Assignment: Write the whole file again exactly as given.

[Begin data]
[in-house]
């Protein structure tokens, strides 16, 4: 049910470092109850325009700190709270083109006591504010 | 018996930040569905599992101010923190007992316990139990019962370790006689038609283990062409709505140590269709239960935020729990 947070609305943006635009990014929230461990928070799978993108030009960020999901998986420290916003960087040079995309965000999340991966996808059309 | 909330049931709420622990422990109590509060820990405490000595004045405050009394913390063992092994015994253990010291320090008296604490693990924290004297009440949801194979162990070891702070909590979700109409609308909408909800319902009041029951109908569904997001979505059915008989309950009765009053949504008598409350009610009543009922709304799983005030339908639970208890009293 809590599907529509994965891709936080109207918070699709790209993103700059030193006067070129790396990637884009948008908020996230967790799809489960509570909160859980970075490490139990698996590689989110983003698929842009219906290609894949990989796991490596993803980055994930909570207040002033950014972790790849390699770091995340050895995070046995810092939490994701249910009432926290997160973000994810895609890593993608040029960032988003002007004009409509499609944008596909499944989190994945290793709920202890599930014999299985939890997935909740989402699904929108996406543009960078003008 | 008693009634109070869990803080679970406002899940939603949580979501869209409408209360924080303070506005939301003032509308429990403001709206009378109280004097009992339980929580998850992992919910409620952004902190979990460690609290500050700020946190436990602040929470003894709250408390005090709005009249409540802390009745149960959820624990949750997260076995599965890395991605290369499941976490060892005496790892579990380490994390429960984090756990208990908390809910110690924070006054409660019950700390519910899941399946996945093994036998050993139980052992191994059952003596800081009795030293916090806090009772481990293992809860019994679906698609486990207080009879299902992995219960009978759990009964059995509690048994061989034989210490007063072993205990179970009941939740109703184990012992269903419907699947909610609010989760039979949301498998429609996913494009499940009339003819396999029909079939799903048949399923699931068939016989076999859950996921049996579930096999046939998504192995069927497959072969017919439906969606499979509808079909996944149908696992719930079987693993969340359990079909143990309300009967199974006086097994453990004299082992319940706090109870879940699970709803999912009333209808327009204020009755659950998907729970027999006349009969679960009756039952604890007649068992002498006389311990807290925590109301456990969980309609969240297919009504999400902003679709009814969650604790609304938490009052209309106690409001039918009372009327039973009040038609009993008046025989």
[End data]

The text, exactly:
[in-house]
């Protein structure tokens, strides 16, 4: 049910470092109850325009700190709270083109006591504010 | 018996930040569905599992101010923190007992316990139990019962370790006689038609283990062409709505140590269709239960935020729990 947070609305943006635009990014929230461990928070799978993108030009960020999901998986420290916003960087040079995309965000999340991966996808059309 | 909330049931709420622990422990109590509060820990405490000595004045405050009394913390063992092994015994253990010291320090008296604490693990924290004297009440949801194979162990070891702070909590979700109409609308909408909800319902009041029951109908569904997001979505059915008989309950009765009053949504008598409350009610009543009922709304799983005030339908639970208890009293 809590599907529509994965891709936080109207918070699709790209993103700059030193006067070129790396990637884009948008908020996230967790799809489960509570909160859980970075490490139990698996590689989110983003698929842009219906290609894949990989796991490596993803980055994930909570207040002033950014972790790849390699770091995340050895995070046995810092939490994701249910009432926290997160973000994810895609890593993608040029960032988003002007004009409509499609944008596909499944989190994945290793709920202890599930014999299985939890997935909740989402699904929108996406543009960078003008 | 008693009634109070869990803080679970406002899940939603949580979501869209409408209360924080303070506005939301003032509308429990403001709206009378109280004097009992339980929580998850992992919910409620952004902190979990460690609290500050700020946190436990602040929470003894709250408390005090709005009249409540802390009745149960959820624990949750997260076995599965890395991605290369499941976490060892005496790892579990380490994390429960984090756990208990908390809910110690924070006054409660019950700390519910899941399946996945093994036998050993139980052992191994059952003596800081009795030293916090806090009772481990293992809860019994679906698609486990207080009879299902992995219960009978759990009964059995509690048994061989034989210490007063072993205990179970009941939740109703184990012992269903419907699947909610609010989760039979949301498998429609996913494009499940009339003819396999029909079939799903048949399923699931068939016989076999859950996921049996579930096999046939998504192995069927497959072969017919439906969606499979509808079909996944149908696992719930079987693993969340359990079909143990309300009967199974006086097994453990004299082992319940706090109870879940699970709803999912009333209808327009204020009755659950998907729970027999006349009969679960009756039952604890007649068992002498006389311990807290925590109301456990969980309609969240297919009504999400902003679709009814969650604790609304938490009052209309106690409001039918009372009327039973009040038609009993008046025989």